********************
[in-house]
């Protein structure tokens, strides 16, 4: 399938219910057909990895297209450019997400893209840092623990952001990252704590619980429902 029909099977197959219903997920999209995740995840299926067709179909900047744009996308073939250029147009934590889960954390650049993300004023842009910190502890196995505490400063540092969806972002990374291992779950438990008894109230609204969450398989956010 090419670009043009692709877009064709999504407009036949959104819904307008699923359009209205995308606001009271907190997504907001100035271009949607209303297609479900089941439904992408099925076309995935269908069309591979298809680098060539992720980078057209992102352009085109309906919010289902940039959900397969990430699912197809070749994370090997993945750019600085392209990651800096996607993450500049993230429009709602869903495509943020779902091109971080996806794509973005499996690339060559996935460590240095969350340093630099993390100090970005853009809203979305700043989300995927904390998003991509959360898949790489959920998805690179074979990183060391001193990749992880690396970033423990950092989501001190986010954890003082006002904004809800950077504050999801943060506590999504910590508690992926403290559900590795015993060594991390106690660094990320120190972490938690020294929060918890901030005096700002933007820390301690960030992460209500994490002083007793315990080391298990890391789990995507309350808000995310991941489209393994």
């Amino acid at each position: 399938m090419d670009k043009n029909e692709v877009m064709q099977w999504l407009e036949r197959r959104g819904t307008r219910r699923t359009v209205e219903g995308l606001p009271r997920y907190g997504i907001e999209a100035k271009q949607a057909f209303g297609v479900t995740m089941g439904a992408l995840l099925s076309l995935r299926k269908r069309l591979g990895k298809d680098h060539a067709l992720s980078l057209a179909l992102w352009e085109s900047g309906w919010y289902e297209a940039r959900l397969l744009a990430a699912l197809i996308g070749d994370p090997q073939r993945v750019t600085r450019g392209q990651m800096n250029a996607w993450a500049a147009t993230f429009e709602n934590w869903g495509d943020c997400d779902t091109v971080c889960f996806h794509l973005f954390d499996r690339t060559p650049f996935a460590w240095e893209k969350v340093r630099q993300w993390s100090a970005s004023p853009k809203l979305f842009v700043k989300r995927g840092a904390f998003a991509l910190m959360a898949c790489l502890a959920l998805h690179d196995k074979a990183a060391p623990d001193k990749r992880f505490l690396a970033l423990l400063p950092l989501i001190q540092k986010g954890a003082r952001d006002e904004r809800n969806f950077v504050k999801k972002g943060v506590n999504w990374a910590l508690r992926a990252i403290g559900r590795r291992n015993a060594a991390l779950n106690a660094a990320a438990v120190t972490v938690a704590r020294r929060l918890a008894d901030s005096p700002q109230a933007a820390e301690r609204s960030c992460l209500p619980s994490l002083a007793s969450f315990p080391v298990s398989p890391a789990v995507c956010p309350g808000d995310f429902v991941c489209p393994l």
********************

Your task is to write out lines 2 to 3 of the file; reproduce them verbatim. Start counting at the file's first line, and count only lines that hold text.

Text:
């Protein structure tokens, strides 16, 4: 399938219910057909990895297209450019997400893209840092623990952001990252704590619980429902 029909099977197959219903997920999209995740995840299926067709179909900047744009996308073939250029147009934590889960954390650049993300004023842009910190502890196995505490400063540092969806972002990374291992779950438990008894109230609204969450398989956010 090419670009043009692709877009064709999504407009036949959104819904307008699923359009209205995308606001009271907190997504907001100035271009949607209303297609479900089941439904992408099925076309995935269908069309591979298809680098060539992720980078057209992102352009085109309906919010289902940039959900397969990430699912197809070749994370090997993945750019600085392209990651800096996607993450500049993230429009709602869903495509943020779902091109971080996806794509973005499996690339060559996935460590240095969350340093630099993390100090970005853009809203979305700043989300995927904390998003991509959360898949790489959920998805690179074979990183060391001193990749992880690396970033423990950092989501001190986010954890003082006002904004809800950077504050999801943060506590999504910590508690992926403290559900590795015993060594991390106690660094990320120190972490938690020294929060918890901030005096700002933007820390301690960030992460209500994490002083007793315990080391298990890391789990995507309350808000995310991941489209393994």
């Amino acid at each position: 399938m090419d670009k043009n029909e692709v877009m064709q099977w999504l407009e036949r197959r959104g819904t307008r219910r699923t359009v209205e219903g995308l606001p009271r997920y907190g997504i907001e999209a100035k271009q949607a057909f209303g297609v479900t995740m089941g439904a992408l995840l099925s076309l995935r299926k269908r069309l591979g990895k298809d680098h060539a067709l992720s980078l057209a179909l992102w352009e085109s900047g309906w919010y289902e297209a940039r959900l397969l744009a990430a699912l197809i996308g070749d994370p090997q073939r993945v750019t600085r450019g392209q990651m800096n250029a996607w993450a500049a147009t993230f429009e709602n934590w869903g495509d943020c997400d779902t091109v971080c889960f996806h794509l973005f954390d499996r690339t060559p650049f996935a460590w240095e893209k969350v340093r630099q993300w993390s100090a970005s004023p853009k809203l979305f842009v700043k989300r995927g840092a904390f998003a991509l910190m959360a898949c790489l502890a959920l998805h690179d196995k074979a990183a060391p623990d001193k990749r992880f505490l690396a970033l423990l400063p950092l989501i001190q540092k986010g954890a003082r952001d006002e904004r809800n969806f950077v504050k999801k972002g943060v506590n999504w990374a910590l508690r992926a990252i403290g559900r590795r291992n015993a060594a991390l779950n106690a660094a990320a438990v120190t972490v938690a704590r020294r929060l918890a008894d901030s005096p700002q109230a933007a820390e301690r609204s960030c992460l209500p619980s994490l002083a007793s969450f315990p080391v298990s398989p890391a789990v995507c956010p309350g808000d995310f429902v991941c489209p393994l």